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Full text of "Mathematical And Physical Papers - Iii"

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Suppose now that the system is at rest and that the disturbing force begins to act. A motion will be prcxlueed gradually tending to become that permanent kind of motion above referred to. If the period of the force be greater than the critical period, no significant local disturbance can result, because the disturbance near the origin which the force tends to produce is carried away in both directions. But when the period of the force is less than the critical period the local disturbance mounts up continually, tending towards its permanent state.
Suppose now the disturbing force, after having acted long enough to bring the motion into its permanent state, were then to cease. In the first case there would indeed be a change of motion in the neighbourhood of the origin; but as the excursions of the masses would be but small, for the reason already mentioned, the effect of the change would be quite insignificant. But in the second case the disappearance of the force would leave the masses in the neighbourhood of the origin in a condition of displacement or motion which is not, as in the former cane, insignificant, and which may be thought of as an initial disturbance in a system now left to itself. This disturbance would gradually widen out so as to involve a continually increasing group of masses, and the variation of the motion as at a given moment we proceed along the string would become less and less sharp as the time progresses, so that the disturbance if harmonically resolved would give a result in which the elements of the resolution corresponding to longer periods would acquire an increasing relative importance.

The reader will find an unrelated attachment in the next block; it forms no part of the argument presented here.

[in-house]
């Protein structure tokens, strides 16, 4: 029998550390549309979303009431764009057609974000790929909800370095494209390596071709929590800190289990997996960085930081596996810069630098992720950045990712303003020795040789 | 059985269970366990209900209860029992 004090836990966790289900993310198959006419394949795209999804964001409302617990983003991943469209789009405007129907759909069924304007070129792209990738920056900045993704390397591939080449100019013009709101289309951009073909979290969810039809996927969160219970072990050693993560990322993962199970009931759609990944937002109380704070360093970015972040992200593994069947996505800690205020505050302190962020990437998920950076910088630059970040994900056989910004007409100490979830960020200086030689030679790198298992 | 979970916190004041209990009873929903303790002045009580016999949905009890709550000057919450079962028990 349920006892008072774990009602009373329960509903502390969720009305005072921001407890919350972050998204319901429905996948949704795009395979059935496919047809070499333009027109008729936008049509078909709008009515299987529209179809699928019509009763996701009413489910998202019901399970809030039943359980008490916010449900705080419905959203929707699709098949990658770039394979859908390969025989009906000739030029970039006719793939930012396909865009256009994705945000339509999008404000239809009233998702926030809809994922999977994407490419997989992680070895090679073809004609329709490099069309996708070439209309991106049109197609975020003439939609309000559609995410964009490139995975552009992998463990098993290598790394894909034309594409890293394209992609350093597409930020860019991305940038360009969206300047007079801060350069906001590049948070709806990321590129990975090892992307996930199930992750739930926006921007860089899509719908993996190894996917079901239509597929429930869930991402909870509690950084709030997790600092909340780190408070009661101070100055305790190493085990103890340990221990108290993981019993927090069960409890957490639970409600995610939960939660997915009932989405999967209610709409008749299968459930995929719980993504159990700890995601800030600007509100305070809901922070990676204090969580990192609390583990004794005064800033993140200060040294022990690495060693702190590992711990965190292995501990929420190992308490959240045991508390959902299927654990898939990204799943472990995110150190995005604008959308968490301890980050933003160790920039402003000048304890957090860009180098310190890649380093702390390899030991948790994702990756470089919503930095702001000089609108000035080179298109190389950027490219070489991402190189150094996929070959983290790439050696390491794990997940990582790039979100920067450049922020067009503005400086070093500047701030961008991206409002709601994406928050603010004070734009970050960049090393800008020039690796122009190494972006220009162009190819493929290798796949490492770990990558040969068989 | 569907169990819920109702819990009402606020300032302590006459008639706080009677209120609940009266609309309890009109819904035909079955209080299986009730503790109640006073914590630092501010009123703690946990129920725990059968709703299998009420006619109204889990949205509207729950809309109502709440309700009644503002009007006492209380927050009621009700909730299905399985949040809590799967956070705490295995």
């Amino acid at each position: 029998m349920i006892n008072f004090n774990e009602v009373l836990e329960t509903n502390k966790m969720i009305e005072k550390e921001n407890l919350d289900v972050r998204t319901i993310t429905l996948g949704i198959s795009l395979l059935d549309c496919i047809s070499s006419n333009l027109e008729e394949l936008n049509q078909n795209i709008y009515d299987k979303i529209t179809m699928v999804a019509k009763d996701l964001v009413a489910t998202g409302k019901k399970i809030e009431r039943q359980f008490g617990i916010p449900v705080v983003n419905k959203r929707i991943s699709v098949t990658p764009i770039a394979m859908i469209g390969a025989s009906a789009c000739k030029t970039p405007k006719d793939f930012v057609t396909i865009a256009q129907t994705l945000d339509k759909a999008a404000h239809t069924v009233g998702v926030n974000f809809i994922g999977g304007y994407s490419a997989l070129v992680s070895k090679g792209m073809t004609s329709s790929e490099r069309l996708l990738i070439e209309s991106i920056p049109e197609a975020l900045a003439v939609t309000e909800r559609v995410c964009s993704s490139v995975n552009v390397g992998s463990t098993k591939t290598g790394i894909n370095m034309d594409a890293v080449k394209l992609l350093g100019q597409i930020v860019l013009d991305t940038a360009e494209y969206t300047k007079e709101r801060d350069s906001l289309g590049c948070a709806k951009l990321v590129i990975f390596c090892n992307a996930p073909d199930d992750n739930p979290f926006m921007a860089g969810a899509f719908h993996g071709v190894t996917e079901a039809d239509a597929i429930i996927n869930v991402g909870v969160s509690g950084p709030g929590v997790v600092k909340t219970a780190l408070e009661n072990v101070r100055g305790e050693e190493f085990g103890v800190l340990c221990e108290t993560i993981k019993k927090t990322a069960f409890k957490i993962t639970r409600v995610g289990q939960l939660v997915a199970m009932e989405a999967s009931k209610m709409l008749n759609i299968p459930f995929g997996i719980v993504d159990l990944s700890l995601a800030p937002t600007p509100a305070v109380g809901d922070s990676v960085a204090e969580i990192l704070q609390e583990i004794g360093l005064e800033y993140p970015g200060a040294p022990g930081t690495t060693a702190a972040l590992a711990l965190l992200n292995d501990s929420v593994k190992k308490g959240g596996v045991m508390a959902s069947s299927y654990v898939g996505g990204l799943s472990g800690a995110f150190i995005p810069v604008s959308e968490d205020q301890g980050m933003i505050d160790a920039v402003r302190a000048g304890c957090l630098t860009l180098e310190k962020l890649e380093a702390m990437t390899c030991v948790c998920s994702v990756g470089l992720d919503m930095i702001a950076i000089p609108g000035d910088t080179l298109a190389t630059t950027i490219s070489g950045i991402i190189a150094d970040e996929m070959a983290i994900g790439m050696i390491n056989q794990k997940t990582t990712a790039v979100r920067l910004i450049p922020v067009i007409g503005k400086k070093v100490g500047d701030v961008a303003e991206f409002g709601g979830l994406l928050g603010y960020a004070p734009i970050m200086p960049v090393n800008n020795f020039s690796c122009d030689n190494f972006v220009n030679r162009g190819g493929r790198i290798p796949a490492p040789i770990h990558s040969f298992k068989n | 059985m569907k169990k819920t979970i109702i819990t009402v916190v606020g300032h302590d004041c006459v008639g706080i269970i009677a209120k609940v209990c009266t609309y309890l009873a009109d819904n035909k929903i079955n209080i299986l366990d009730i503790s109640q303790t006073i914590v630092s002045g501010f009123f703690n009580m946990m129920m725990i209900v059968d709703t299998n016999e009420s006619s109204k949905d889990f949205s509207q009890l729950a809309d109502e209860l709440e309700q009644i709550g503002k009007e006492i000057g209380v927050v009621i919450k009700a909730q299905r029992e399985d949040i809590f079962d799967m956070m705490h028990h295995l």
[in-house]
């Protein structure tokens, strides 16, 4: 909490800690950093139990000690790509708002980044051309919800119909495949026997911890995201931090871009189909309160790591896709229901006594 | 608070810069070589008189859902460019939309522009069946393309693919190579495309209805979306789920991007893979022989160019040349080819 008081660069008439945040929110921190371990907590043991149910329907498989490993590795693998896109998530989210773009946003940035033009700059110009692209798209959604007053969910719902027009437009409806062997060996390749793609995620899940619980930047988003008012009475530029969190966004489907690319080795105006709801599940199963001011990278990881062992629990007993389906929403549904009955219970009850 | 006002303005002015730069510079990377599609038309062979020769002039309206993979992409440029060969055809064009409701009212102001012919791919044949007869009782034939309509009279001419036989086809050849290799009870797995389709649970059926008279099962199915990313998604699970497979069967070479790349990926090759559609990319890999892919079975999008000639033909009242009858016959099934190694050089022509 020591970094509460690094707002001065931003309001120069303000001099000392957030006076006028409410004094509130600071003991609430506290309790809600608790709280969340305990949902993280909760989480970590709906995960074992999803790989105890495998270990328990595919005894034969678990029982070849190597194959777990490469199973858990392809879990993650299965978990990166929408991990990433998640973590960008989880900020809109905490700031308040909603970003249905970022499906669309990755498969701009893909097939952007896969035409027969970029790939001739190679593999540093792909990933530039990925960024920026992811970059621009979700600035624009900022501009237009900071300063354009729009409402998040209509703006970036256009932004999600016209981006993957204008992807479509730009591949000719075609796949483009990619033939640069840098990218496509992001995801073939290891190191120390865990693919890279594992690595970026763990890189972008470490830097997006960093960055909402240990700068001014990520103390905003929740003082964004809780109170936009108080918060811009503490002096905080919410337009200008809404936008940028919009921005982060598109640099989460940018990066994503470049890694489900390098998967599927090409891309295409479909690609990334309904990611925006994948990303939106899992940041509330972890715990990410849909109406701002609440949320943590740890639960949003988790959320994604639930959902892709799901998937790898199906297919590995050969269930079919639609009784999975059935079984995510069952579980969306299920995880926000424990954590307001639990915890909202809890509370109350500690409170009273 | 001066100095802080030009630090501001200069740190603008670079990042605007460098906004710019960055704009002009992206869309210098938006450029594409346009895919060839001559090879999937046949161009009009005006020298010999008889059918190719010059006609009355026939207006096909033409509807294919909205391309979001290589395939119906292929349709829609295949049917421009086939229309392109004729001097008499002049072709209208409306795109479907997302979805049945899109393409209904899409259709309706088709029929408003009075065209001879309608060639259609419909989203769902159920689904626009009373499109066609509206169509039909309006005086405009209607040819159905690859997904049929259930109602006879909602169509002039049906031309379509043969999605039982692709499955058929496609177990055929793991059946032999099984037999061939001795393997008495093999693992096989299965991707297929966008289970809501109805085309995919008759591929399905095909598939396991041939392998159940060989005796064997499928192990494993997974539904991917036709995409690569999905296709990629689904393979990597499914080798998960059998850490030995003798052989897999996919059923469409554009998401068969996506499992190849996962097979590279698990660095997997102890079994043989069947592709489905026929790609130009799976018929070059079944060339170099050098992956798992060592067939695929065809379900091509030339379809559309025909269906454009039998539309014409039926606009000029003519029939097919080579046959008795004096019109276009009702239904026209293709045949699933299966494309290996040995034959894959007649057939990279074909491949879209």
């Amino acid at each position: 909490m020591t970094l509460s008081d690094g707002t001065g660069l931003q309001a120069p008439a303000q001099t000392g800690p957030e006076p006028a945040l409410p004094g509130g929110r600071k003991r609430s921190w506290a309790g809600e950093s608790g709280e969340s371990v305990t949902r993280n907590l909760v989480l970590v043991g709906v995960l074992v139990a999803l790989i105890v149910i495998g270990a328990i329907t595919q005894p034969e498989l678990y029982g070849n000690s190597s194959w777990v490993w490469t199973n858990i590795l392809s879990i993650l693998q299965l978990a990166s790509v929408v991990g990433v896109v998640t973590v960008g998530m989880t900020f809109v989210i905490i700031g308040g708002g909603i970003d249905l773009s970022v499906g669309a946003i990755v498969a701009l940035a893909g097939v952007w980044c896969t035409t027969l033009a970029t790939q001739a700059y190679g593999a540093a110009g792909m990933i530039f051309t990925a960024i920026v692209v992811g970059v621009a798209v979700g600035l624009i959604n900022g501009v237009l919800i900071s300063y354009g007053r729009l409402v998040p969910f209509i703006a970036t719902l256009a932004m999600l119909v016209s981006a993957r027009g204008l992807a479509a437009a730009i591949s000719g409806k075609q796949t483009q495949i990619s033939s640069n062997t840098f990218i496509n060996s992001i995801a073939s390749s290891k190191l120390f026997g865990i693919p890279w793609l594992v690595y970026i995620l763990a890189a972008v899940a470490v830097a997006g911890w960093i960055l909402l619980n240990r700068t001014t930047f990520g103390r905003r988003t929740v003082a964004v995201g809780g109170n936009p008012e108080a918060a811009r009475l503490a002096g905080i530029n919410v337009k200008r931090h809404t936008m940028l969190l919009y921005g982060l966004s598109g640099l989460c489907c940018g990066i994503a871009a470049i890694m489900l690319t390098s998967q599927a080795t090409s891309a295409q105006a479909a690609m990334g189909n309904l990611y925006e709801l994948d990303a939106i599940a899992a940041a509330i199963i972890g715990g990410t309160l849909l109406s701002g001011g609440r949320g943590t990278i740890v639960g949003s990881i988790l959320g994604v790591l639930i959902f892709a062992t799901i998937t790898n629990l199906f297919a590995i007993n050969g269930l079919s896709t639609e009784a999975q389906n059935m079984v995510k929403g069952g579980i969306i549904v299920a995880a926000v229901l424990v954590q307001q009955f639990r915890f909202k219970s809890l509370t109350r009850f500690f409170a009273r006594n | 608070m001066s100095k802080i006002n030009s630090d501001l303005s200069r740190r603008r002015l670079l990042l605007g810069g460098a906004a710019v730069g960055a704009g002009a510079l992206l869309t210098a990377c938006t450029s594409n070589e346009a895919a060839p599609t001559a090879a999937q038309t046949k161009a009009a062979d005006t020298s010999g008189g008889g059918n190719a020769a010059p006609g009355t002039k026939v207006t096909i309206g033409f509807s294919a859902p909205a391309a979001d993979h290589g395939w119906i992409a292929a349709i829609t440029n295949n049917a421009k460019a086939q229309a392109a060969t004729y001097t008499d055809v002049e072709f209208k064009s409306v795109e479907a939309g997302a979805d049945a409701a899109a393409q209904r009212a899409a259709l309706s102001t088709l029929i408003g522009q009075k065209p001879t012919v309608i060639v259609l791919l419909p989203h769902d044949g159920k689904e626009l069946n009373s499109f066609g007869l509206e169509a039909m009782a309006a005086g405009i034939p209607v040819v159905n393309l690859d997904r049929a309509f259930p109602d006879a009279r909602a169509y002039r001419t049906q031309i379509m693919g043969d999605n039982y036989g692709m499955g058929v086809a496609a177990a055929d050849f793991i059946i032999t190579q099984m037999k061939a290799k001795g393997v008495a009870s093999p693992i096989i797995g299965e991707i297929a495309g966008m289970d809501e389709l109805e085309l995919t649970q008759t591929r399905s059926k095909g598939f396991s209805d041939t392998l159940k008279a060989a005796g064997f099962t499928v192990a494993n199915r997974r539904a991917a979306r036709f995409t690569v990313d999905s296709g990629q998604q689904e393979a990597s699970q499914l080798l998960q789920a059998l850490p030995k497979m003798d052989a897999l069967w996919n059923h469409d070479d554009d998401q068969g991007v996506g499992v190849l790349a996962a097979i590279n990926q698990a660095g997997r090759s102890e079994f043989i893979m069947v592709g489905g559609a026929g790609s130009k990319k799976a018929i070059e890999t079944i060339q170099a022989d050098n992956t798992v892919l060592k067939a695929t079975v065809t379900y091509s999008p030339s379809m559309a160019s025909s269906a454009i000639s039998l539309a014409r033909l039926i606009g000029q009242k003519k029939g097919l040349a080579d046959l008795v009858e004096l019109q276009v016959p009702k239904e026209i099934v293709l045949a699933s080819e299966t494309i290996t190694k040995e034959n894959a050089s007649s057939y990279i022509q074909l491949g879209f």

The general analogy of these dynamical results to the phenomena of fluorescence will I think be readily perceived. The periodic force acting on one of the masses of our loaded string is analogous to the action of the incident ethereal vibrations on a constituent part of a complex molecule or molecular group. The considerable but finite regularity of the disturbing force is analogous to what we must suppose to be going on as regards the ethereal vibrations in a small portion of a nearly pure spectrum. The agitation of the masses when the disturbing force ceases and the loaded string is left to itself is ana-logons to the agitation of the excited molecules when one series of regular incident ethereal vibrations comes to an end and is replaced by another such series,